CIS Colloquium, Oct 26, 2010, 11:00AM - 12:00PM, TECH Center Room 111
Towards predicting molecular cause of disease from amino acid substitutions
Predrag Radivojac, Ph.D., Indiana University
Advances in high-throughput genotyping and next generation sequencing have generated vast amounts of human genetic variation data. Single nucleotide substitutions within protein coding regions are of particular importance due to their potential to give rise to amino acid substitutions that affect protein structure and function which may ultimately lead to disease. Over the last decade, a number of computational methods have been developed to predict whether such amino acid substitutions result in an altered phenotype, but are not well suited to providing probabilistic estimates of the underlying disease mechanism. In this talk I will present our (supervised, kernel and non-kernel) methods for predicting functionally important amino acid substitutions from protein sequence and structure. I will argue that the molecular cause of disease can be confidently predicted in about 10% of currently available disease-associated mutations and that some hints on the molecular mechanisms can be obtained in as many as 50% of mutations. I will discuss significant both algorithmic issues and differences in the patterns of amino acid substitutions between inherited disease, somatic disease and putatively neutral polymorphisms.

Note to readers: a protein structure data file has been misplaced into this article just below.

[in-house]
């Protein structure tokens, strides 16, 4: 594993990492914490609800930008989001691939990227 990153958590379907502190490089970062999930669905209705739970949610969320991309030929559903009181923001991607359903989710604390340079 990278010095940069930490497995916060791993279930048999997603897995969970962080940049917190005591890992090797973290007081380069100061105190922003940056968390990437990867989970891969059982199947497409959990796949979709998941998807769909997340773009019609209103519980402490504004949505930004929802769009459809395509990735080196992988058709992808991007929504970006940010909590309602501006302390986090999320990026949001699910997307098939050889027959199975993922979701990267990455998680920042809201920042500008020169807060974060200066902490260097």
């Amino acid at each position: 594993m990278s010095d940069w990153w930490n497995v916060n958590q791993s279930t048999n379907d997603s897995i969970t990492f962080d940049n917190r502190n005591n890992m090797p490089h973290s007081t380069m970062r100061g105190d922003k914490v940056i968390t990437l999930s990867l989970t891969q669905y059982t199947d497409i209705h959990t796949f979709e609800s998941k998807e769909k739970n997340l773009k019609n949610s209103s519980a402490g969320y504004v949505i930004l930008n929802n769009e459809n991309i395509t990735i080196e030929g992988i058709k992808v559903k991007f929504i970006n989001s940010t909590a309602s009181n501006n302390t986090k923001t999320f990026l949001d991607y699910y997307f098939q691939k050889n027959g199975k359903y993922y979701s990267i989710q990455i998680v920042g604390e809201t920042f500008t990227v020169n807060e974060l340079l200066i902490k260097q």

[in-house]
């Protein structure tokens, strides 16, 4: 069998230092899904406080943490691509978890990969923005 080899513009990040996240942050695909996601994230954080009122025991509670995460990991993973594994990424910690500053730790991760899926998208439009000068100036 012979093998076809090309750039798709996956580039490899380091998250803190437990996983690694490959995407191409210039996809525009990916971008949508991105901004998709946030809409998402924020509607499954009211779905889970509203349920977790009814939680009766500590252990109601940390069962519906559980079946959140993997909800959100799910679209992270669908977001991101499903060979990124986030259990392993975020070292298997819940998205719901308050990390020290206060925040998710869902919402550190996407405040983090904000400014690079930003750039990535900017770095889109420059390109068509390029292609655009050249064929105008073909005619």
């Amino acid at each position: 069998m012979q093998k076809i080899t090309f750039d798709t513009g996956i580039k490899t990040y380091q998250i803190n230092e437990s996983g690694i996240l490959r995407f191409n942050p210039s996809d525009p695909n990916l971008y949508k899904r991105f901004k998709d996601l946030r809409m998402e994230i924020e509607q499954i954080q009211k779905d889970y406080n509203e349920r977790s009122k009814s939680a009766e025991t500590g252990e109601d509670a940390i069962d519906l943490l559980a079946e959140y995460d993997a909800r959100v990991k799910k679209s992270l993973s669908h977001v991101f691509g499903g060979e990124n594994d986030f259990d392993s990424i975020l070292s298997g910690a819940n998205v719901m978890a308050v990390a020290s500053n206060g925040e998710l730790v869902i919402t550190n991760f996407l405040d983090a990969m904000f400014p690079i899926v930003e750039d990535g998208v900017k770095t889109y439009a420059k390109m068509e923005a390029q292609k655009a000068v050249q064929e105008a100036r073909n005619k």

Predrag Radivojac, Associate Professor of Informatics and Computing, Indiana University - Bloomington. Prof. Radivojac received his Bachelor's and Master's degrees in Electrical Engineering from the University of Novi Sad and University of Belgrade, Serbia. His Ph.D. degree is in Computer Science from Temple University (2003) under the direction of Prof. Zoran Obradovic and co-direction of Prof. Keith Dunker. In 2004 he held a post-doctoral position in Keith Dunker's lab at Indiana University School of Medicine, after which he joined School of Informatics and Computing, Indiana University - Bloomington. Prof. Radivojac's research interests are in the areas of protein function, MS/MS computational proteomics, and machine learning. He received an NSF CAREER Award in 2007 and his projects are currently supported by NSF and NIH